Our route from Bangalore to Coorg was a pristine highway and that's where Mojo's touring capabilities come to the fore. It's the 300cc liquid cooled engine that leaves you with a broad smile thanks to its refinement. I kept pushing the bike out on the open road assuming it would show some strain but I was surprised when it showed none.
The engine with max power of 27bhp was at ease cruising at speeds above 110 km/h and kudos to the Mahindra team for making this the bikes biggest strength. The peak torque of 30Nm kicks in at 4500 rpm to 6700 rpm and gives the Mojo strong mid-range acceleration band. The six-speed gearshift makes for spirited riding as it is quick and responsive on highways. It, however, isn't as smooth in city traffic as it takes its time when you look to downshift.
Also Read: Things To Know About Mahindra Mojo
The Mojo's exhaust note is a nice, strong rumble but not loud or intrusive. We rode the Mojo a bit in Bangalore city traffic and somehow the engine doesn't feel just as smooth or nimble enough like the bikes it's set out to take on - the KTMs. There is no surge of acceleration from the throttle; it's more of a linear delivery of power that you will get on the Mojo. We still haven't told you how fuel efficient this engine is but this will make for an ideal tourer with its 21 litre fuel tank.
Unlike many Indian bike manufacturers, Mahindra hasn't overstyled the Mojo's design. There are some extra bits of metal and gold covering that merges in well with the flowing design language. Yes, the twin pod headlamps do stare at you but the DRL lines, the sculpted tank, the large Pirelli tyres and of course the twin exhausts, all make a statement but none of it looks over the top.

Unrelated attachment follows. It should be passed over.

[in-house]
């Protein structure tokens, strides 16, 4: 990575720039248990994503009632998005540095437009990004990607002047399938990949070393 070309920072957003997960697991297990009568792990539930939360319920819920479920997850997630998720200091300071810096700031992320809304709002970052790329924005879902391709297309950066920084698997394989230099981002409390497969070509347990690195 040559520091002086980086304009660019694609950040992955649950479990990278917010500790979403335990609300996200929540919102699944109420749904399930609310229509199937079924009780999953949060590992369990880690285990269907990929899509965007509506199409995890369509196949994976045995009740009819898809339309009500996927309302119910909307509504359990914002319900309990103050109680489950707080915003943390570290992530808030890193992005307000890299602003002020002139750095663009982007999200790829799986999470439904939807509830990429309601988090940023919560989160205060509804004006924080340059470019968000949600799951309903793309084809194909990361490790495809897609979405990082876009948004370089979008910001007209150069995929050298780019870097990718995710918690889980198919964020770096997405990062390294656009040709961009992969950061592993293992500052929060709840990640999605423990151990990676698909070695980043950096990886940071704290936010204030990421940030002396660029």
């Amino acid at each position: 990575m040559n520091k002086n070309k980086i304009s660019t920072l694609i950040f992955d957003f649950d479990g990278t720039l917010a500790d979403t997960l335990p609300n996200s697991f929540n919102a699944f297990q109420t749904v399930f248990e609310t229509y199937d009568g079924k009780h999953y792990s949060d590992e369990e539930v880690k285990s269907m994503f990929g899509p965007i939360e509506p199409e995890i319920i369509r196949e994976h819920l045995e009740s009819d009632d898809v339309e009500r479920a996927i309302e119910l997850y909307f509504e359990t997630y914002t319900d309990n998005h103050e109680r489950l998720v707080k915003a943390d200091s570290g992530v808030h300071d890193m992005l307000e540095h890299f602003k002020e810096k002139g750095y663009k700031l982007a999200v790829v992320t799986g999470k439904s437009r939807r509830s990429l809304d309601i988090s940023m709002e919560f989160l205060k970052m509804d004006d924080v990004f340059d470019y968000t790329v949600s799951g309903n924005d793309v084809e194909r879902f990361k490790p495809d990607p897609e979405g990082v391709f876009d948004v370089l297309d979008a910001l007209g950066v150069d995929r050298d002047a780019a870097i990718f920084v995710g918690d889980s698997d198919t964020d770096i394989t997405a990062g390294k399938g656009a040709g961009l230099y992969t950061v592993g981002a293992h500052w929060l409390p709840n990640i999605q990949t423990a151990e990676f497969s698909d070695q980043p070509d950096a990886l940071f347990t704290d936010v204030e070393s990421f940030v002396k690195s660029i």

The Mojo isn't very tall but is definitely heavy. The riding stance is easy but still aggressive like a street bike and the sculpted seat ensures some back support for the rider. The rear seat narrows out into the tail and brake lamps which look sharp and are LEDs. Most of the switchgear feels good and all within reach from the handle.
But where Mahindra might have tried a bit too much, is in the instrument cluster. There is the analogue tachometer with a digital display that's easy to read even in bright sunshine. And there are add on features like a speed test meter which records the 0-100kmph time, a maximum speed recorder, a malfunction light and an RPM recorder. Mahindra themselves admit the max speed recorder might push riders a bit too much and I feel that it could be a safety risk especially given the unpredictability that greets you on Indian roads.
The comforting factor is that the Mojo feels stable at high straight line speeds with the Pirelli Diablo Rosso II tyres which ensure good grip and the chassis keeps things steady without vibrations. Adding to the stability is the suspension setup with the upside down front forks and a gas-charged mono shock in the rear. I was quite surprised by the way the Mojo didn't flinch at high speeds on the highway or broken roads in the city. The massive 320 mm front disc brake does add to the confidence with ideal progressive responsive as you hit it. For the time being though, Mahindra will not offer ABS on the Mojo, but has indicated that they will bring it soon. Phew, at least it is coming!
The Mojo delivers on its name and Mahindra Two Wheelers will be relieved that all those years of hard engineering work hasn't gone to waste. There isn't any particular weakness or cons I can highlight on the Mojo but then the pricing could make or break it. The bike is expected to be priced around ₹ 1.5 lakh - 1.6 (ex-showroom) and I feel anything more than that could be detrimental for the Mojo. It's a bike that has surprised us all with its character of being a reliable sports tourer and promises to get the Mojo going for Mahindra Two Wheelers.